Kantor Challenges Perot To Debate GATT
Nov. 17, 1994
WASHINGTON (AP) _ U.S. Trade Representative Mickey Kantor today challenged Texas billionaire Ross Perot to debate the merits of a new world trade accord. The White House says it needs at least three more Senate votes to ratify the pact.
''I'll debate Ross Perot any time on this issue,'' Kantor said.
Perot, an independent candidate for president in 1992, opposes the accord, negotiated under the General Agreement on Tariffs and Trade.
Last year, Perot's debate with Vice President Al Gore on the North American Free Trade Agreement was credited with helping the Clinton administration eke out a narrow victory on that trade pact.
Kantor was responding to a challenge from Perot to debate Pat Choate, an economist and author who has worked with Perot. He said he wasn't interested in debating Choate but said he would be ''delighted'' to square off with Perot.
Russell Verney, national policy coordinator for Perot's United We Stand organization, said Perot would prefer that Choate debate Kantor because ''the American people have got to understand this without getting politics involved.''
The GATT debate, if it happens, would occur at a forum being organized by United We Stand in Wichita, Kan. Sen. Bob Dole, R-Kan., who will be Senate majority leader, has asked Kantor to attend.
The challenge came as White House Chief of Staff Leon Panetta said the administration is three to five Senate votes short of the 60 needed to ratify the accord.
''We've got some work to do,'' he said. ''We have somewhere between three to five votes still to be nailed down.''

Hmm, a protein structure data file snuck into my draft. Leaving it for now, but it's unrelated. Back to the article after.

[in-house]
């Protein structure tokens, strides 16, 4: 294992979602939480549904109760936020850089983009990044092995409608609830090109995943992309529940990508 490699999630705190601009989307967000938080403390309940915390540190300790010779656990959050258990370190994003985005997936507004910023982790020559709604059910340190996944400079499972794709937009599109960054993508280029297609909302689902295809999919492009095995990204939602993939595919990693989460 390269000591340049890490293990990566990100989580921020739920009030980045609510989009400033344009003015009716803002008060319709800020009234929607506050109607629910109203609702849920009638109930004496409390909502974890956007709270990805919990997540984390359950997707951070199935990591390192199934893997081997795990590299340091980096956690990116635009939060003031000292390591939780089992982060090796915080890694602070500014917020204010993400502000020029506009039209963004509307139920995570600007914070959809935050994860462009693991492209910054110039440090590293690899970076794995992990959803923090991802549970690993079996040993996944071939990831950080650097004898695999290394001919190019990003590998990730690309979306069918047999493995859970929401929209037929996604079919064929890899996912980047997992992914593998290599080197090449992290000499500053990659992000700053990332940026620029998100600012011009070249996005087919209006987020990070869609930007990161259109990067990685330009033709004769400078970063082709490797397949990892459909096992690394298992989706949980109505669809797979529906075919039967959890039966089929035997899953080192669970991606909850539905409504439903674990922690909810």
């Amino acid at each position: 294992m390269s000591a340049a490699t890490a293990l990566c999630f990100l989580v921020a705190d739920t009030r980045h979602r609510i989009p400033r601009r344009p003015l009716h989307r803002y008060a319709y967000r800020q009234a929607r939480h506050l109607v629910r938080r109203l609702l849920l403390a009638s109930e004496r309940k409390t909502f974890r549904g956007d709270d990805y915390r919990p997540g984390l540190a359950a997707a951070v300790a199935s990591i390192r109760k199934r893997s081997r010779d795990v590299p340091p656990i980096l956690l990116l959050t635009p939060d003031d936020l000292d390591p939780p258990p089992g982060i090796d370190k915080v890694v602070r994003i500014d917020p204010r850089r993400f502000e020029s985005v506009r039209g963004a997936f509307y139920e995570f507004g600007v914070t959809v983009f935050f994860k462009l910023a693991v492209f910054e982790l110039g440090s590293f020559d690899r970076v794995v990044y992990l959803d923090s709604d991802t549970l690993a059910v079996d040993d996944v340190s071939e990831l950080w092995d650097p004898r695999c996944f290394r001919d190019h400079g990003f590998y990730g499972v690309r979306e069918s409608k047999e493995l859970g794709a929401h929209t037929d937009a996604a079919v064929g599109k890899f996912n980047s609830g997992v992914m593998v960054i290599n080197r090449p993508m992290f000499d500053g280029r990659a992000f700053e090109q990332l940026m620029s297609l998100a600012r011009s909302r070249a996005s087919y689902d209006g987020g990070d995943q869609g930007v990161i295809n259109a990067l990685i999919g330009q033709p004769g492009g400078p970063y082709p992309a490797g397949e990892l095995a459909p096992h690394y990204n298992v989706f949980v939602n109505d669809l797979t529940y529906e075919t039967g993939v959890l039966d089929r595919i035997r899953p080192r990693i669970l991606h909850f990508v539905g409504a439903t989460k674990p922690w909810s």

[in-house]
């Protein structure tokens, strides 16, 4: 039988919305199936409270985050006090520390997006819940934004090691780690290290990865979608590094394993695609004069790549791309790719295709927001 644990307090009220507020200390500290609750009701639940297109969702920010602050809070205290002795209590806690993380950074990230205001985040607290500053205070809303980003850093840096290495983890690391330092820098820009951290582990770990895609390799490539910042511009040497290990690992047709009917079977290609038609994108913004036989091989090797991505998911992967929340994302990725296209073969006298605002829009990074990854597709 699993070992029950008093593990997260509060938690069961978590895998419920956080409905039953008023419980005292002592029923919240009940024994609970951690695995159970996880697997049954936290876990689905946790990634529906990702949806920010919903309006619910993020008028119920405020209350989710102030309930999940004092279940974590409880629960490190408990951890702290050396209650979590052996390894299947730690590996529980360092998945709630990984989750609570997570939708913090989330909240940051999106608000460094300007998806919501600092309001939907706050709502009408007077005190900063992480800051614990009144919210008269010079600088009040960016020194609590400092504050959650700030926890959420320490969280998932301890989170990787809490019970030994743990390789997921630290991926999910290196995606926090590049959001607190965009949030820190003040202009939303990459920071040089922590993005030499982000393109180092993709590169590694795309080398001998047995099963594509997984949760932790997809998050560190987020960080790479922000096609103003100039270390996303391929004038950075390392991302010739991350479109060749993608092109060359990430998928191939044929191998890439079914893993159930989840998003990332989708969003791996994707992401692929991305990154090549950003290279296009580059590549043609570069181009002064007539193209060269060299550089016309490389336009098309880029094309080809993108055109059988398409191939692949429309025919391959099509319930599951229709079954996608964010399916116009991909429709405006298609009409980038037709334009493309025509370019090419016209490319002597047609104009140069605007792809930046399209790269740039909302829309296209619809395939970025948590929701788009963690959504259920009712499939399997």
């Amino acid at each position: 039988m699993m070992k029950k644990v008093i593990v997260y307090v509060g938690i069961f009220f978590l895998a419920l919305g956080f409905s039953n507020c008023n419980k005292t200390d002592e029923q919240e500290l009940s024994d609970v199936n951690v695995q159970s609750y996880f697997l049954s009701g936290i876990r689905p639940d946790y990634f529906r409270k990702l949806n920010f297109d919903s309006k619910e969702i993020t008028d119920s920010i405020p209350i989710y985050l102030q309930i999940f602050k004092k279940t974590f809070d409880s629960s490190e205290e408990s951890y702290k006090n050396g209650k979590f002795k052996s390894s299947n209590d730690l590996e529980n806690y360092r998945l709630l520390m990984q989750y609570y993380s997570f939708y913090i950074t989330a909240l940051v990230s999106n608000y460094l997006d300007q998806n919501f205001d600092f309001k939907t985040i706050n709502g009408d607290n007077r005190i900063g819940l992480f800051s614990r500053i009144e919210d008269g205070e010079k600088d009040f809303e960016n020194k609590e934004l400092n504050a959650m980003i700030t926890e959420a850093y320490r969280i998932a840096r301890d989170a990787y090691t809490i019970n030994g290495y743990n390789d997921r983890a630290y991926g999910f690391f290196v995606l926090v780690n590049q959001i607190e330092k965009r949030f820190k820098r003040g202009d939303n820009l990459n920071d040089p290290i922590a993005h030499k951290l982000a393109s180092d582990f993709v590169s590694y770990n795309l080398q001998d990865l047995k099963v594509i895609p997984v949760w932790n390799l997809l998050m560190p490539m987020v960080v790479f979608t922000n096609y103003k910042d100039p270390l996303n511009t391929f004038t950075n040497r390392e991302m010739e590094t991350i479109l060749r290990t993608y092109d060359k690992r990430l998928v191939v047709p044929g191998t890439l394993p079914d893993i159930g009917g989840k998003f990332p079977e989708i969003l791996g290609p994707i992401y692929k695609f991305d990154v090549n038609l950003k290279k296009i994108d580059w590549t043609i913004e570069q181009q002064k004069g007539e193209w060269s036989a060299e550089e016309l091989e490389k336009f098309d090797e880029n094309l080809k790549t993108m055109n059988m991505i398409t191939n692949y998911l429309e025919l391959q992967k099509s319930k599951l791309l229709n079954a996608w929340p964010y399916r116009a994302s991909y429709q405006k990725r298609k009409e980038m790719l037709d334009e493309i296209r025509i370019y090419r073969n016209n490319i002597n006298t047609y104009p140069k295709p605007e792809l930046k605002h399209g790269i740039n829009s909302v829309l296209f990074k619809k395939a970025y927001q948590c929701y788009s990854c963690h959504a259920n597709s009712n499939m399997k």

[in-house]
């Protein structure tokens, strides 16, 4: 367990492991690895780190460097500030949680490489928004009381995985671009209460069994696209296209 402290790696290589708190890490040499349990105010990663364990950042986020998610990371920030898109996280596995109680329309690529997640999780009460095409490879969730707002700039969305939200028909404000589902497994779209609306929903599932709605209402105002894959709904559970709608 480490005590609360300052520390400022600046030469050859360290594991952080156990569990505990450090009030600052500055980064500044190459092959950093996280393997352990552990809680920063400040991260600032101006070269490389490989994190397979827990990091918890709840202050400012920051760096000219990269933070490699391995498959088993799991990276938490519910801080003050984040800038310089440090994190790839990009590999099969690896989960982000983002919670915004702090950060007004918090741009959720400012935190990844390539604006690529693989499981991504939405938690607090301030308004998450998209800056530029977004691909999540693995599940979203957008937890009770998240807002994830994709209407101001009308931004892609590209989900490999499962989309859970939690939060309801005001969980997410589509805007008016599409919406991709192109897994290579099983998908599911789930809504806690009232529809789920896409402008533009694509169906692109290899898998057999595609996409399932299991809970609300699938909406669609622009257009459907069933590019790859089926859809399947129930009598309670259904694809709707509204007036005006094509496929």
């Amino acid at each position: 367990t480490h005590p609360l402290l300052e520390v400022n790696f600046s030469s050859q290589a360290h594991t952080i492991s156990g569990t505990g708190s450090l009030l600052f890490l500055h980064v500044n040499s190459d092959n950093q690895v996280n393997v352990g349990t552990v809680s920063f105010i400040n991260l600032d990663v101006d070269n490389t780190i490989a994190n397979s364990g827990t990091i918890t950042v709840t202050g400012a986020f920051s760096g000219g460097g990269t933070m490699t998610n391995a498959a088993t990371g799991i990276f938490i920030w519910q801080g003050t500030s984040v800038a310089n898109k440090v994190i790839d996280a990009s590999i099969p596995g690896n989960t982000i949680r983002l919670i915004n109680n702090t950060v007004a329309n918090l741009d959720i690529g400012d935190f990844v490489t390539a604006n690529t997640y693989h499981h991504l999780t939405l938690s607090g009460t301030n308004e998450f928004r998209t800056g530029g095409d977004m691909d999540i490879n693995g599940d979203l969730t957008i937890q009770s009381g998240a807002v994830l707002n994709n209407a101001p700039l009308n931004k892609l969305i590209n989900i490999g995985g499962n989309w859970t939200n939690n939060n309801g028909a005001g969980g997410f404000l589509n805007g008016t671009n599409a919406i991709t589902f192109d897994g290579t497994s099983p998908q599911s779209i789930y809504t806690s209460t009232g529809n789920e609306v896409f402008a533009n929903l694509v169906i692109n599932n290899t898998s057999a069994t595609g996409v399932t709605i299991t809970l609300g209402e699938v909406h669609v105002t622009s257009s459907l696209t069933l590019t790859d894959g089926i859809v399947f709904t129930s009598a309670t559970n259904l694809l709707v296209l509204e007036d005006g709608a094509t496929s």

Panetta said he is confident of House passage on Nov. 29. But, in the Senate, where the vote is scheduled Dec. 1, Dole has raised three objections to legislation implementing the accord.
He has emerged as the key to obtaining the three to five votes and administration officials made it clear they will do what they can to satisfy him.
''I think he's raised some legitimate questions. I think they can be addressed,'' Kantor said today. ''We'll continue to work over the next few days and I am hopeful we can reach a productive resolution which will gain his support for this trade bill this year.''
Sen. Bob Packwood, R-Ore., the incoming chairman of the Senate Finance Committee, predicted Kantor would be able to accommodate Dole.
President Clinton, in a speech Wednesday to U.S. business leaders in Jakarta, Indonesia, urged Republicans to join with Democrats to pass the GATT accord.
Invoking the name of a Republican who once headed the Senate Foreign Relations Committee, Clinton recalled the admonition of the late Sen. Arthur Vandenberg of Michigan that ''partisanship should stop at the water's edge.''
Gore, at a news conference Wednesday in Washington arranged by big corporations supporting the accord, said ''It is abundantly clear that a delay of the GATT would definitely kill the GATT ... and hurt our country immeasurably.''
Incoming House Speaker Newt Gingrich, in a letter to Clinton, renewed his pledge to work for a large bipartisan majority for GATT.
But Gingrich, R-Ga., told reporters he remains ''very concerned'' about GATT's prospects in the Senate and said the White House ''needs to agree'' to concerns expressed by Dole.
Dole has said he is predisposed to support GATT and would prefer to do it this year during a session of the lame-duck Democratic Congress.
But Dole wants an administration commitment to support separate legislation early next year that would strengthen the ability of the United States to withdraw from the accord if its interests were harmed.
Dole also wants to address a controversial deal giving three communications companies discounts on valuable licenses to develop the next generation of wireless telephone systems.
And he is concerned about a provision that eliminates the 4 percent minimum yield guaranteed on U.S. Savings Bonds and replaces it with a floating minimum tied to Treasury bill rates.
Because of budget rules, the GATT bill must pass the Senate with at least 60 votes. Packwood said it would clear that hurdle ''handsomely,'' provided it has Dole's support.
Packwood said he doubted that one conservative critic, Sen. Jesse Helms, R- N.C., would sway many other senators to oppose GATT. Packwood added that textile firms in Helms' state oppose GATT because it phases out trade protections for the industry over 10 years.